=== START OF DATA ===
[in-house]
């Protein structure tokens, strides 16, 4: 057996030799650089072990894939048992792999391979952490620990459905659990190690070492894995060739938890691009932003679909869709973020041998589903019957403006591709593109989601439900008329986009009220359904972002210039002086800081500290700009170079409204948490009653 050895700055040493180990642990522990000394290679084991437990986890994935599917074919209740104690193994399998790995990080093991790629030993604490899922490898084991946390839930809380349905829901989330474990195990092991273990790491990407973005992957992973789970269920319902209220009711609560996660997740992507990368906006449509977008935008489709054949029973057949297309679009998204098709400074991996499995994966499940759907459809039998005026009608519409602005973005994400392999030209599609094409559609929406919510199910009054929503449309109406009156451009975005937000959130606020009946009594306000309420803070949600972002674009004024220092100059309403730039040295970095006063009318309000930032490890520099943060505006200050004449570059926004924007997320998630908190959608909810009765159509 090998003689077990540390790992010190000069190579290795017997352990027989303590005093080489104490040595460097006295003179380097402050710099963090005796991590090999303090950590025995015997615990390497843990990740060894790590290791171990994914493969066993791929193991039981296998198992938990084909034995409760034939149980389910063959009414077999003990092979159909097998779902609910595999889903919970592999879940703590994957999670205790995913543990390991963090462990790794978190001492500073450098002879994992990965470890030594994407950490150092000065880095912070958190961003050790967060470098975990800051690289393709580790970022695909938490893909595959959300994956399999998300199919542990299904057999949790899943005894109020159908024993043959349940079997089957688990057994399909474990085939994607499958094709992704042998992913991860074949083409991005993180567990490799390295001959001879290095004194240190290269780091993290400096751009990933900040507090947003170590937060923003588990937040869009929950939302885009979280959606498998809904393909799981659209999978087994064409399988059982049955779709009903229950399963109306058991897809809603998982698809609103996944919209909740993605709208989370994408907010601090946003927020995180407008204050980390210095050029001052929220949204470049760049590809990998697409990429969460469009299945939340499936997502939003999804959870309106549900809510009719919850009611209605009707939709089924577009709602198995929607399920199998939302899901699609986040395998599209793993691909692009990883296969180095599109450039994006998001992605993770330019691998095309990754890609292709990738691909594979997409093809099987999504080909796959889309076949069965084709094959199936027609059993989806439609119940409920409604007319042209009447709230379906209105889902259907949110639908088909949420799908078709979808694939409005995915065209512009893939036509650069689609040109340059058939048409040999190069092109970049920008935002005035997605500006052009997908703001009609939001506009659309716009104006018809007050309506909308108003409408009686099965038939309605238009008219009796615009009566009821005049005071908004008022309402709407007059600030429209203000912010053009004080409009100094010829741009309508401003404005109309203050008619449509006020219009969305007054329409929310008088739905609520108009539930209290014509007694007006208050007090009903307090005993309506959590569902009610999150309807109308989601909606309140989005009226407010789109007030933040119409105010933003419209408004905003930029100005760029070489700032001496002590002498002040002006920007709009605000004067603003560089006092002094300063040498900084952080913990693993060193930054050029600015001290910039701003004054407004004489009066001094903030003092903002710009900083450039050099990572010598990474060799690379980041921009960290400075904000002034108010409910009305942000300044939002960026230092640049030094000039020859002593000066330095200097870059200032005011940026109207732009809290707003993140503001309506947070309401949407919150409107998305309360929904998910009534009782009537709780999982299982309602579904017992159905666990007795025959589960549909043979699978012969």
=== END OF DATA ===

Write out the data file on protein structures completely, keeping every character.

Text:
[in-house]
């Protein structure tokens, strides 16, 4: 057996030799650089072990894939048992792999391979952490620990459905659990190690070492894995060739938890691009932003679909869709973020041998589903019957403006591709593109989601439900008329986009009220359904972002210039002086800081500290700009170079409204948490009653 050895700055040493180990642990522990000394290679084991437990986890994935599917074919209740104690193994399998790995990080093991790629030993604490899922490898084991946390839930809380349905829901989330474990195990092991273990790491990407973005992957992973789970269920319902209220009711609560996660997740992507990368906006449509977008935008489709054949029973057949297309679009998204098709400074991996499995994966499940759907459809039998005026009608519409602005973005994400392999030209599609094409559609929406919510199910009054929503449309109406009156451009975005937000959130606020009946009594306000309420803070949600972002674009004024220092100059309403730039040295970095006063009318309000930032490890520099943060505006200050004449570059926004924007997320998630908190959608909810009765159509 090998003689077990540390790992010190000069190579290795017997352990027989303590005093080489104490040595460097006295003179380097402050710099963090005796991590090999303090950590025995015997615990390497843990990740060894790590290791171990994914493969066993791929193991039981296998198992938990084909034995409760034939149980389910063959009414077999003990092979159909097998779902609910595999889903919970592999879940703590994957999670205790995913543990390991963090462990790794978190001492500073450098002879994992990965470890030594994407950490150092000065880095912070958190961003050790967060470098975990800051690289393709580790970022695909938490893909595959959300994956399999998300199919542990299904057999949790899943005894109020159908024993043959349940079997089957688990057994399909474990085939994607499958094709992704042998992913991860074949083409991005993180567990490799390295001959001879290095004194240190290269780091993290400096751009990933900040507090947003170590937060923003588990937040869009929950939302885009979280959606498998809904393909799981659209999978087994064409399988059982049955779709009903229950399963109306058991897809809603998982698809609103996944919209909740993605709208989370994408907010601090946003927020995180407008204050980390210095050029001052929220949204470049760049590809990998697409990429969460469009299945939340499936997502939003999804959870309106549900809510009719919850009611209605009707939709089924577009709602198995929607399920199998939302899901699609986040395998599209793993691909692009990883296969180095599109450039994006998001992605993770330019691998095309990754890609292709990738691909594979997409093809099987999504080909796959889309076949069965084709094959199936027609059993989806439609119940409920409604007319042209009447709230379906209105889902259907949110639908088909949420799908078709979808694939409005995915065209512009893939036509650069689609040109340059058939048409040999190069092109970049920008935002005035997605500006052009997908703001009609939001506009659309716009104006018809007050309506909308108003409408009686099965038939309605238009008219009796615009009566009821005049005071908004008022309402709407007059600030429209203000912010053009004080409009100094010829741009309508401003404005109309203050008619449509006020219009969305007054329409929310008088739905609520108009539930209290014509007694007006208050007090009903307090005993309506959590569902009610999150309807109308989601909606309140989005009226407010789109007030933040119409105010933003419209408004905003930029100005760029070489700032001496002590002498002040002006920007709009605000004067603003560089006092002094300063040498900084952080913990693993060193930054050029600015001290910039701003004054407004004489009066001094903030003092903002710009900083450039050099990572010598990474060799690379980041921009960290400075904000002034108010409910009305942000300044939002960026230092640049030094000039020859002593000066330095200097870059200032005011940026109207732009809290707003993140503001309506947070309401949407919150409107998305309360929904998910009534009782009537709780999982299982309602579904017992159905666990007795025959589960549909043979699978012969």